Make chunky wool cord for giant knitting projects | Cara Corey | Skillshare

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Make chunky wool cord for giant knitting projects

teacher avatar Cara Corey, Knitter and overall do-it-yourselfer

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Taught by industry leaders & working professionals
Topics include illustration, design, photography, and more

Watch this class and thousands more

Get unlimited access to every class
Taught by industry leaders & working professionals
Topics include illustration, design, photography, and more

Lessons in This Class

    • 1.



    • 2.



    • 3.

      Making crochet chains


    • 4.

      Felting the cord


    • 5.

      Knitting with the cord


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About This Class

If you've ever wanted to make an oversized knitting project, such as a basket, rug, trivet or pouf, you may have struggled (as I have) to find the right material. This wool cord, made from a simple crochet chain and felted in the washing machine, is a beautiful and sturdy material for those projects. 


Once you know how to make the cord, you can make as much as you want in all different colors. It does take some time to make a lot of cord, but it saves you from having to dye rope and you don't have to worry about pilling and fuzz, like you do with the giant wool roving that has become so popular lately. 

Materials needed:

• 4 skeins worsted or bulky weight wool (Patons Classic Wool is my favorite)
• size N/9 mm crochet hook
• laundry delicates bag
• pair of old jeans for agitation
• washing machine and a few drops of laundry detergent

You do not need to know how to crochet. You will learn in the class how to make a simple crochet chain.

Meet Your Teacher

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Cara Corey

Knitter and overall do-it-yourselfer


Hi, I'm Cara and I'm a former journalist-turned-pattern designer. I specialize in modern knitting designs using giant needles and unique materials (see my work at I make everything from hats and scarves to pillows, poufs, and other home decor. I absolutely love knitting and crochet, and I couldn't put my needles down if I tried.

I have two little kids, so my plate is very full right now, but I believe you always have to make time for creativity.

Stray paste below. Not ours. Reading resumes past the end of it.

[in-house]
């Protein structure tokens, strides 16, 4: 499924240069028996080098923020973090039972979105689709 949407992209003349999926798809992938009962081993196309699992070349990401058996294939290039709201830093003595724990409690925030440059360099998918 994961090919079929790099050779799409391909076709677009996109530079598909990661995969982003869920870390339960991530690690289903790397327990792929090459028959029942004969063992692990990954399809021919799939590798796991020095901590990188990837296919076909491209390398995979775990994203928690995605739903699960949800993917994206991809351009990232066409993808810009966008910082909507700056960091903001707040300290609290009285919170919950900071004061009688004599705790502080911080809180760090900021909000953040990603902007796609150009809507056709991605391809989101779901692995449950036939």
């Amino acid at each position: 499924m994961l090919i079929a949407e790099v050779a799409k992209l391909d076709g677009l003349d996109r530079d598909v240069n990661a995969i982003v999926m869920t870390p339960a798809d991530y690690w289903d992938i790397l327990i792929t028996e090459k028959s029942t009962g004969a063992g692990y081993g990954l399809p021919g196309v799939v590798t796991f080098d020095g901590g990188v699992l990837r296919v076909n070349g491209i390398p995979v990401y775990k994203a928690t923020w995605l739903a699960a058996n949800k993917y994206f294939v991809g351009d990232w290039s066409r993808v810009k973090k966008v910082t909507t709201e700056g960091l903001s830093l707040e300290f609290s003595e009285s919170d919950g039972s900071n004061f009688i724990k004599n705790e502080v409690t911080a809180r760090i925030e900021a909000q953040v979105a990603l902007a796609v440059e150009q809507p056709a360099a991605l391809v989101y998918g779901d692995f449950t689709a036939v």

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1. Introduction: Hello, Cari Corey from Mary Marine. It's in this class. I'm gonna teach you how to make your own felted cord or giant knitting projects. Um, the core looks like this. It's close to 1/2 an inch thick, and it's made of felted wool. And basically you just crush a the cord, and then you felt it in the washing machine, and you get this nice, thick, sturdy. Um, it's kind of like Rupe, and you can use it to make rugs or to make pillows or baskets. Anything that you need a really thick and sturdy aren't for on. I found. That is really difficult to find a yard in stores that is that thick and also really sturdy and firm. Um, and a lot of the ropes out there. They don't come in colors. They only come in white, and with a lot of experimentation, I found that you can die them different colors, but it's really tough to get a good even color. So if you want to try to match something to your decor, your best that issues a yard that's already died, um, and make it into court yourself, so that's not gonna teach out of doing this class. And, um, I just wanted to show you a couple of examples of things that you could make with the cord . This is a little basket I made to store towels in the bathroom, and this is just a sample on my slot sample. But you could actually continue knitting this long enough to make a rug. Or you could make it sort of a centerpiece for your dining table. A cushion for a chair. Sometimes I have you been made these nice big pieces and then wrapped him around foam. And may that poof so you could use it as a foot rest. There's just so many things you can dio. And you can also take my route Bassett class to learn how toe, um, no basket just like this if you want. So, uh, I'll show you in the next segment what materials you need to use and how to do the crash. A and pelting part. It's super easy, and you don't need to know how to crush a You don't have to have any experience. You just need enough time to do all the crow shake because it does take a while. So, um, I'll see you in the next segment 2. Materials: Okay, let's talk about the materials. You're gonna need to do this. Belted cord. Um, the first and most important part is the wool. Um, you're gonna need core skeins of worsted weight wool. And I like Jesus Patton's classic wolf. This is really easy to find in a craft store like Joan's or Michael's. You can order it online, um, usually with some kind of sailor coupon IQ and get these down to about $5 apiece. So, um, you're looking at about 20 bucks of yard to dio 35 yards of cord. So, um, another rule that I really like to use is this exact same patents wool, but it comes in bulky, um, and instead of using four strands at a time of that, you use two strands, and it goes a little bit faster on the crush. A part. The only thing is, each skein of that is about half a long is one of the EU's, so you'll still need force gains to get the same length. You'll just do it in groups of two. Um, and you'll tie those two together. Um, in addition to the wool, you'll need a crush, a hook the one I like to use is nine millimeters, this one says End. Sometimes it says the an M is nine millimeters, So just go with the millimeter. A major mint on use one that's about this size on, then for the pelting part, Obviously, you'll need a washing machine. Um, I like to use one of you's, um, delicates bags to put the A court in once you appreciate it. And if you want to do more than one batch at once, I've done up to six in one load of laundry. You just need six different bags to put it in on, and I found that you don't really want to do any more than four skeins at once. Otherwise, it's gonna get really, really tangled in the washing machine. And then you'll also need something toe agitate to create the melting. And so I just use a pair of old jeans that I've used for filtering a 1,000,000 times. Anything that's an old piece of clothing that's kind of a rough surface is really good. Um, and then I also just wanted to mention that when you're choosing a color, darker colors tend to felt better for some reason, I think it's just because the fibers blend together in a way that I don't know. It just looks a little more clear. Um, when you get the finished product. So you know, if you wanted to do, like a cream color, something really light like that, just know that it's probably not gonna felt as well as something that's like dark charcoal brown black, something like that. I've done bright colors before, and it's fine. It just is a little more noticeable. The Crow Shea stitches. They don't Blunden as well as the darker colors, so just be aware of that. And then when you do your load in the washing machine, you'll need a little bit of detergent. Not very much. But you know, just whatever you normally used to wash your clothes with is fine on. Then just one more thing. Make sure that you don't get a super wash will, because that means it's not going to felt we want it Teoh fuzz and bind those fibers together once in the washing machine. So we just want playing normal wool. Um, I think that's it for materials on, so we can go ahead and go to the next part and do the crush a 3. Making crochet chains: Okay, so let's get started with the crush. A We'll just go ahead and take off all the labels. We're gonna use all horse games at once, so you'll just want to find the end of the yarn. Usually pretty obvious. Sticking out. Take one end out of each Skane. Oops. Sometimes they get kind of stuck on the inside. You have to untangle that. Find the end. There is the 4th 1 You'll just put all three or sorry, all four together. And we're gonna make a slip knot around our crush a hook. And to do that, you just wrap all of the yarn around your hand one time full institution all the way around , and then reach through that loop and poll the yarn through. So you get a new loop, and then you just let your fingers come out and pull the loot tight, and that gives you an adjustable loop. So you couldn't see. We're gonna put that loop on our crush a hook and tighten it. Just pull the This is called the working yard. The yard that's attached to your skeins. Pull it tight. Okay, So all we're gonna do to make our chains is, um, reach underneath there. Whole twist your crush took hold the working yarn through, and I like to hold my yard in my left hand and kind of just wrap it around my fingers like that, and that way it kind of feeds it through. You'll find the best way to hold your yard, but having it wrapped around my index finger makes this process really smooth. So I've got my first loop through, and that's all you're gonna do is just reach under there, grab the working yard and pull it through to make a new chain over and over and over until you start to get a longer chain and you'll get faster and faster as you practice. If you accidentally only grab like three of the four strands, you probably wanna let go and redo it, making sure you're getting all the strands at once. Just keep going and making cord 4. Felting the cord: Okay, so now you can see what the court is gonna look like. That's very similar. And with to the final product, it's just a little, um, lumpy or I guess. And so all you do is just keep making chain until you actually use up all of this yard, so it's gonna take a while. That's a downside to this is the time involved. But it's really, really simple. And you could do it while you're watching TV or something else. It's just kind of relaxing, actually. Um, when you get all of this cord made, you can cut off the ends because this is gonna look strange when you felt it. Just snip it off with your scissors on both ends. And actually, I should explain that when you get to the end, basically, you just snip off, you know, whatever's left, if there if the ends are uneven, you want Paul to be the same. Pull the last loop through and just keep pulling until the the yarn comes out. And that just makes a nice tight knot and then cut off whatever is left. Then you're gonna take the cord, you're gonna put it very loosely inside the bag. Um, the reason is it's going to get tangled as it felt in the washing machine. That's just I've learned through experimentation. That's just gonna happen. But if you have it wrapped around itself like you roll into a tight ball, it's not gonna felt right. The inside parts are going to stay the same, and only the outside will felt. So. Just put it nice and loosely in there and zip it up and then put everything in the washing machine, so your bag with your yarn in it, your genes are whatever item you're going to use as an agitator and then just a little bit of detergent, like maybe a tablespoon inside your washing machine. Teoh the hottest setting on the highest agitation. So you really, really, really want hot water and high agitation to get the best pelting, and you let that run its whole cycle will probably take a while on Gwen. It comes out. You can just check it and make sure that it actually did felt right, and when you take it out of the bag, it's probably gonna have some fuzzies on it, so you kind of shake it out a little bit. Untangle it a little bit and just hanging up on a drying rack or over the back of a chair, just something so kind of air out on and maybe leave it overnight so it gets nice and dry. It'll be pretty dry when it comes out just a little bit. Damn, but you want to make sure it's totally drive before you start knitting with it. So I like to just put mine on the drying rack outside in the sun for a few hours. If I can, Um, then it's all ready to go, and you could just roll it into a ball like this, and you're already tonight with it. 5. Knitting with the cord: so I just wanted to go over really quickly what size of needle you would use to knit with the court. Once it's all made. I like to use either a set of 35 size 35 straight needles, and I think this is 19 millimeters. You can find these at just about any craft store or online, like the plastic ones. But they come in what also Or if you're going to do a really large wide project, you might want a set of circular needles on DSO. I like thes for some reason in circulars that come in 36 instead of 35. Um, but anyway, these are adding turbo needles that I ordered online, and I really like to use these for a lot of my projects there just nice and smooth toe work with. Like I said, if you need to put a lot of stitches on, they get nice and wide and you just use us like you would any normal yarn, um, cast on your stitches and met with them just like any other yard. Just know it's it's thick and stiff, so you have to remember that, um, and like I said before. If you want to try my wrote basket pattern instead of using the cotton rope, you could use this. You just made me to add one or two more stitches cause it's slightly better than the cotton whereby normally used. Um, you can finger crush A with this. You can armed it with this. It's just a really great all purpose yarn. Um, and you know, since you're using the wool that you buy at the store already died, it comes in, I don't know, 2030 colors, just a lot of great options. So I would love to see what you make with this crush record. And if you have any voters that you want to post in the gallery, that would be awesome. And if you have any questions, I be happy to answer them and, um, can't wait to see what. Thanks for watching